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Wednesday, February 28, 2018

Read online or download the full update here.

The Minister of Finance unveiled his long-awaited federal budget on February 27, 2018. Long-awaited because the tax community has been in a tizzy since the Liberal government announced changes to the taxation of private corporations in the summer of 2017, as discussed in our prior update on this topic.

Here are three things that everyone needs to know about Budget 2018:

1.  Passive Investment Income – Its Bark Was Worse Than Its Bite

The talk leading up to Budget 2018 was that the changes to the passive investment income regime (i.e., the taxation on investment income earned by a Canadian-controlled private corporation (a “CCPC”)) would be a complex, inoperable set of rules designed to ensure “tax fairness.” The rules proposed in Budget 2018 are significantly less complex than originally proposed and back off certain anticipated changes. The proposed changes are two-fold: (i) a gradual reduction in the availability of the small business corporation tax rate as the amount of passive investment income in a CCPC grows above $50,000; and (ii) changes to the way the refunds on dividends work when paid out to shareholders. These measures will apply to taxation years that begin after 2018.

What these proposed rules do not address or alter is the ability of a CCPC to invest after-tax business income in passive investments. Recall that one of the “unfair” uses of a CCPC was the ability of a CCPC to invest high after-tax amounts (taxed at 26.5% or lower) as compared to an individual earning the income directly (taxed at 53.53%). The proposed changes in Budget 2018 do not alter this planning. The days of the professional corporation are not over just yet!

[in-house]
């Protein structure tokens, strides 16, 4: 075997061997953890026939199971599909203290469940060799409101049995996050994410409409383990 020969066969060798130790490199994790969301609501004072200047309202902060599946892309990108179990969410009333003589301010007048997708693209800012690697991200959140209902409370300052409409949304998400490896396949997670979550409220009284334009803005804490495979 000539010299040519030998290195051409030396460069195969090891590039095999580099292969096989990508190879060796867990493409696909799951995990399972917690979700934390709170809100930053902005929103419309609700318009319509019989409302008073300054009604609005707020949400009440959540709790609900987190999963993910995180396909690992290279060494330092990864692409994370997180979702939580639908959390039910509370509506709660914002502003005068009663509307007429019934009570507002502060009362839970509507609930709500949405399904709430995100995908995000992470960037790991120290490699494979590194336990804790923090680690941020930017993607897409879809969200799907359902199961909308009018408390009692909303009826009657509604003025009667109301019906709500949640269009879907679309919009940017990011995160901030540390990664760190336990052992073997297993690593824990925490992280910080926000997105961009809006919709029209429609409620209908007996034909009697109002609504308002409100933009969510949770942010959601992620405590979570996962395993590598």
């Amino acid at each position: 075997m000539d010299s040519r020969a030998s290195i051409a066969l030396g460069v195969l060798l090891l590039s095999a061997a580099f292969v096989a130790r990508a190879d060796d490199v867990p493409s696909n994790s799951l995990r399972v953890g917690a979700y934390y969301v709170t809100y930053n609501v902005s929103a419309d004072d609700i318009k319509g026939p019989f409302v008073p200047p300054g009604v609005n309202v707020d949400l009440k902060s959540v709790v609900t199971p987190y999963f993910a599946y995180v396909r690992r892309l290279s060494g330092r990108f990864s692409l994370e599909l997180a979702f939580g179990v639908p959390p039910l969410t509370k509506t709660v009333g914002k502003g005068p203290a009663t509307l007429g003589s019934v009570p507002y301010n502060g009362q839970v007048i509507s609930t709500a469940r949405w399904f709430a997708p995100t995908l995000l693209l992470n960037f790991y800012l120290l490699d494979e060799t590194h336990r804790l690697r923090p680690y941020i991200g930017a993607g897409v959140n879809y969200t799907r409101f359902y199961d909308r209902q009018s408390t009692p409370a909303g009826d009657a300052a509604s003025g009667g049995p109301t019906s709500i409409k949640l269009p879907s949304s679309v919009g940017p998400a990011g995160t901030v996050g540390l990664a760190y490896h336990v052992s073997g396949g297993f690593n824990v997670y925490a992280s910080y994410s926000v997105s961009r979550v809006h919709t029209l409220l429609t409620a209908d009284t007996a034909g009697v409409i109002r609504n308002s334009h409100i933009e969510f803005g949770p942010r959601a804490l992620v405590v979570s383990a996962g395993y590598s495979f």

2.  Canada’s Response to US Tax Reform

At the end of 2017, the United States implemented significant tax reform, most importantly reducing its basic corporate income tax rate to 21%. Overnight, the US corporate tax rate dropped below the Canadian corporate tax rate. At the same time, there is great uncertainty as to the future of NAFTA. You would think that Budget 2018 would have been an opportune time to address concerns that investment in businesses may flood to the US given these changes and uncertainty, but you would be wrong. The Budget (not including the specific tax sections) is just about 300 pages long with various chapters on growth, progress, reconciliation, advancement and equality. Buried on page 296 of Budget 2018 is a throwaway statement that the Department of Finance will analyze the US federal tax reforms to “assess any potential impacts on Canada.” Time will tell what Canada’s response will be, and it is hoped that it will not be too late.

3.  Taxation of Cannabis

Summer 2018 is quickly approaching and Budget 2018 includes provisions on the taxation of cannabis and cannabis-related products. Under the proposed rules, excise duties will be imposed on federally licensed producers of cannabis at the higher of a flat rate applied on the quantity of cannabis contained in a final product, or a percentage of the sale price of the product sold by a federal licensee. It is hoped that these rates will be low enough to drive the illegal drug dealers out of business. 

If you have any questions with respect to the matters discussed above, please contact Katy Pitch by email at

This update is intended as a summary only and should not be regarded or relied upon as advice to any specific client or regarding any specific situation.

If you would like further information regarding the issues discussed in this update or if you wish to discuss any aspect of this commentary, please feel free to contact us.